Director: Seth Gordon
Writers: Michael Markowitz, John Francis Daley, & Jonathan M. Goldstein
Starring: Jason Bateman, Jason Sudeikis, Charlie Day, Kevin Spacey, Colin Farrell, Jennifer Aniston, Jamie Foxx
"You've got to admit that our lives would be better if our bosses weren't alive." After getting fed up with the over-the-top inappropriate treatment from their respective bosses, Nick (Bateman), Kurt (Sudeikis), and Dale (Day) conspire to get them out of the picture.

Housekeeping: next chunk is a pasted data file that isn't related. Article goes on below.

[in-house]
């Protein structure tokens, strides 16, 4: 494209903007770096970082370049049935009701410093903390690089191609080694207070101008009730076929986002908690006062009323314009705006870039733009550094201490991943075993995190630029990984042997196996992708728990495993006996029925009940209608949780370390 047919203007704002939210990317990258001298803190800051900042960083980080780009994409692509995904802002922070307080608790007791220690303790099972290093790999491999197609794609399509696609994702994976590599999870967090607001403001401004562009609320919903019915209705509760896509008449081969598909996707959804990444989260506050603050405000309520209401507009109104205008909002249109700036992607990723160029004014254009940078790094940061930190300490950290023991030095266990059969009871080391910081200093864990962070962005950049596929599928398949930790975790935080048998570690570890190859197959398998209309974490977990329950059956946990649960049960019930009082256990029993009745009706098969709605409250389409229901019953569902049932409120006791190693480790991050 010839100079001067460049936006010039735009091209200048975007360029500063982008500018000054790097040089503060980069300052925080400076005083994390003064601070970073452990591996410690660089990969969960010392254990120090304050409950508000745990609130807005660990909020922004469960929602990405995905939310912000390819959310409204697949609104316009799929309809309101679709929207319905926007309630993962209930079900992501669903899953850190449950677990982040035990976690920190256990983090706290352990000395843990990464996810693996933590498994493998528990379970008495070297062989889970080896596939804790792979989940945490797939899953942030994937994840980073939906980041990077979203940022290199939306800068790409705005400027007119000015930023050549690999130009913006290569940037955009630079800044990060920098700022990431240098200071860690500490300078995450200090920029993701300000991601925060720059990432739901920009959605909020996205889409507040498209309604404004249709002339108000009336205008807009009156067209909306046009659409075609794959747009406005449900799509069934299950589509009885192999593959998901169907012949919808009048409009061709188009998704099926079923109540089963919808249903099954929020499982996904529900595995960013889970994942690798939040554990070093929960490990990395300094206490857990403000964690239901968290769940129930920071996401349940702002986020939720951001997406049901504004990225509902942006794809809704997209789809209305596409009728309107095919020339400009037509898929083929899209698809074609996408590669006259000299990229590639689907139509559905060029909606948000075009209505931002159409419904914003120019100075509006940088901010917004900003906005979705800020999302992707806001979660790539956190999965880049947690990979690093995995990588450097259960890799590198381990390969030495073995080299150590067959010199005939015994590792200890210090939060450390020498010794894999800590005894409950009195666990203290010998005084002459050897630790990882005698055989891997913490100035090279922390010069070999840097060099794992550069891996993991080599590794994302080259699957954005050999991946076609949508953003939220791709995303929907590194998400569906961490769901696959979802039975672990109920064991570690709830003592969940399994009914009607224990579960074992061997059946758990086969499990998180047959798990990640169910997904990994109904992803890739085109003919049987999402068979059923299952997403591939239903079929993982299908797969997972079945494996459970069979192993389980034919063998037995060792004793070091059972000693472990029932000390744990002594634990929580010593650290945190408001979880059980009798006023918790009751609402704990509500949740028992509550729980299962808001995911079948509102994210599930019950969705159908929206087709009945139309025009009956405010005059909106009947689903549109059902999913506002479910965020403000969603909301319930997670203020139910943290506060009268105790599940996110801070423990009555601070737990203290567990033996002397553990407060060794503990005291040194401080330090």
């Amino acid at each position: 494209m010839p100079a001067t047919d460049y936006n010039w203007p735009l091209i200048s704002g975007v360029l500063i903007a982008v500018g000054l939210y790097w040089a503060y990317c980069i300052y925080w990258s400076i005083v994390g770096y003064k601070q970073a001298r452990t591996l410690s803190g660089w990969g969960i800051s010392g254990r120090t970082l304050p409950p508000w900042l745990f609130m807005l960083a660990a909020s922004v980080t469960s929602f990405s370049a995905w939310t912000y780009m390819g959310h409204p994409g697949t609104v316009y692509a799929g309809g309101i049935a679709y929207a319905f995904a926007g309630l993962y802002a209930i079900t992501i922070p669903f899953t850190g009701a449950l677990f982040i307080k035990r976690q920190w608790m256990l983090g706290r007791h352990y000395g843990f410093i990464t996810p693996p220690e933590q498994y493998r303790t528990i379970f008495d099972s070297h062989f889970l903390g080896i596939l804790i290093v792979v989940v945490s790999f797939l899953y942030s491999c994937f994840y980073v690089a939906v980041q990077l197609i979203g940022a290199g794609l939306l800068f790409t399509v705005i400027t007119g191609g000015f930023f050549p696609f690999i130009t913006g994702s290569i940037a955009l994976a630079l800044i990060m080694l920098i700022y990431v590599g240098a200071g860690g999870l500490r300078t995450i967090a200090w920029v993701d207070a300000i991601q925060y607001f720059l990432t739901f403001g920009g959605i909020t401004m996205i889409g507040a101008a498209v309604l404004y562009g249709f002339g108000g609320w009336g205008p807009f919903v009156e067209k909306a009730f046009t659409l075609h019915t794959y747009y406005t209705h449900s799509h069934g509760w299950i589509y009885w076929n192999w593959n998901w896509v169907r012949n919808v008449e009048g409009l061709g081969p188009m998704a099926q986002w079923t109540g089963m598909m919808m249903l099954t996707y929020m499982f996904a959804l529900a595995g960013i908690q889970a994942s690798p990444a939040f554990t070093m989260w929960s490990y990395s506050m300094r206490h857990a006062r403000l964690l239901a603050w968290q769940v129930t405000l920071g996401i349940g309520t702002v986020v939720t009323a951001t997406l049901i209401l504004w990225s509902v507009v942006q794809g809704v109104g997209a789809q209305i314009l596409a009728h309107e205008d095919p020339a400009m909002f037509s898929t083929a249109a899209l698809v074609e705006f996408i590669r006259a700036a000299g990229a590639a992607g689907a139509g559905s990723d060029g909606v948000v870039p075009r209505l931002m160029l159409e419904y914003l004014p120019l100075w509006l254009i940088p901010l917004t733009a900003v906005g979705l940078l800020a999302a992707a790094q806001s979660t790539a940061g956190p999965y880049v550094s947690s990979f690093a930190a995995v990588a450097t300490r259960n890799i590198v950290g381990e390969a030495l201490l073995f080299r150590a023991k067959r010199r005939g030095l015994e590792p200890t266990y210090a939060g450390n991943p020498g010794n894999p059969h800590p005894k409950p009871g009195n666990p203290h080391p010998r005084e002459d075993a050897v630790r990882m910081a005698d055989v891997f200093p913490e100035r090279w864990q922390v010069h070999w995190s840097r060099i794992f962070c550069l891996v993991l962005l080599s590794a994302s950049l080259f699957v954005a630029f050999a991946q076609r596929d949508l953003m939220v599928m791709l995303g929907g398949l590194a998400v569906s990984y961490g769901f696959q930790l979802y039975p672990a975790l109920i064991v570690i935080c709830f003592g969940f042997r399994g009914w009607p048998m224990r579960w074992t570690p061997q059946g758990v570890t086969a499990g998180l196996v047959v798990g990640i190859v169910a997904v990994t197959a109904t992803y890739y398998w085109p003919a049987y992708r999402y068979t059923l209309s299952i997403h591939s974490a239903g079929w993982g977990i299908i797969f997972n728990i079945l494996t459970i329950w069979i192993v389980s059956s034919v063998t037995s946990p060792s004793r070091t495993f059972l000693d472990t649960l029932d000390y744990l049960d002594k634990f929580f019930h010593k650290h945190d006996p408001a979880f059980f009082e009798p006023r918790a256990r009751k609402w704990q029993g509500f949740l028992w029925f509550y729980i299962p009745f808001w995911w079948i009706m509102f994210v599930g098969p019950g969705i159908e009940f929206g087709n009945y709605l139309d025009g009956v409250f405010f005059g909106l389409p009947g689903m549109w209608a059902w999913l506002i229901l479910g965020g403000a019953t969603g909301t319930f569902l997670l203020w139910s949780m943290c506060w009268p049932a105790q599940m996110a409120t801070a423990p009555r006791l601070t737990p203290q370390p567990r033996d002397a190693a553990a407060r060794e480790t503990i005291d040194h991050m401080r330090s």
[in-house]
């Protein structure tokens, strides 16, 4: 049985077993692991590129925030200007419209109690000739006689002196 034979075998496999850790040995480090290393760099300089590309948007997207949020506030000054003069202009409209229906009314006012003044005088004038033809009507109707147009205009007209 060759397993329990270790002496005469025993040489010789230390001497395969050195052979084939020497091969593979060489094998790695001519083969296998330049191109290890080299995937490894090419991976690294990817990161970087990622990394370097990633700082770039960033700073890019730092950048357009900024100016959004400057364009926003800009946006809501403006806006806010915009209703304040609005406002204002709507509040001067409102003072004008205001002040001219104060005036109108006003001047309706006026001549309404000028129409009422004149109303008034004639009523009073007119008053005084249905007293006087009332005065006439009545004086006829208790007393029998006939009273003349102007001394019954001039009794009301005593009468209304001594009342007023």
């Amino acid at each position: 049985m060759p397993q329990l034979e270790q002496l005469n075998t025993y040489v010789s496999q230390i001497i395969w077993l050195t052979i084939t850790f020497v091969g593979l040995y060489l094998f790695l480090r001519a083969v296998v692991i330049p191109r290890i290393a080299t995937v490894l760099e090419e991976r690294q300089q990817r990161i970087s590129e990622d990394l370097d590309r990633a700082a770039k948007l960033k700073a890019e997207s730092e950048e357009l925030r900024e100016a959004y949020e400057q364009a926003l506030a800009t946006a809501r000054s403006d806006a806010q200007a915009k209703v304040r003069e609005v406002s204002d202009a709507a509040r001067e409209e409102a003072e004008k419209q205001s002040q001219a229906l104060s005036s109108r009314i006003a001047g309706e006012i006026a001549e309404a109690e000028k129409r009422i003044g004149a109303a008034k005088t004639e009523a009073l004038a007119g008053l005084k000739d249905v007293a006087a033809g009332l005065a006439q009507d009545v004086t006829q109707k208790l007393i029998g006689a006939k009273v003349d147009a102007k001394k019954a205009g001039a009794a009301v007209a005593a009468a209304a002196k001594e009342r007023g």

If I'm going to be totally honest, I wasn't sure about seeing this movie at first glance. It seemed a little formulaic, and perhaps too raunchy for my tastes. And while the movie firmly establishing itself as taking place now via Lehman Brothers and Angry Birds references, it's still a stellar comedy. Is the idea of people purposefully not tying themselves to murders they want committed in this manner original? No, but it's a strong idea from none other than Alfred Hitchcock (Strangers on a Train). The three co-leads have all proved themselves (Arrested Development, Saturday Night Live, It's Always Sunny in Philadelphia), and they continue to entertain as well as ever, although there are still touches of Michael Bluth and Charlie Kelly (slightly smarter and cleaner in the case of the latter). It's the bosses that make the film work, though. While not a psychopath in the same manner as Se7en or Superman Returns, Spacey's a villain here on par with those other performances, in his own way. Farrell, sporting a hideous combover and cocaine addiction, is an amoral nepotism hire who couldn't care less about the company's well-being versus his own wallet. Finally, in what might be the zenith of her film roles so far, Aniston's dentist swears enough to keep up with the most low-down sailor or mercenary alive, and couldn't be further from her Rachel Green-types she's so fond of if she tried. On top of this six great comedic performances, the script takes the unexpected turn or two here and there, and you've got a short blooper reel prefacing the credits, which is always nice. A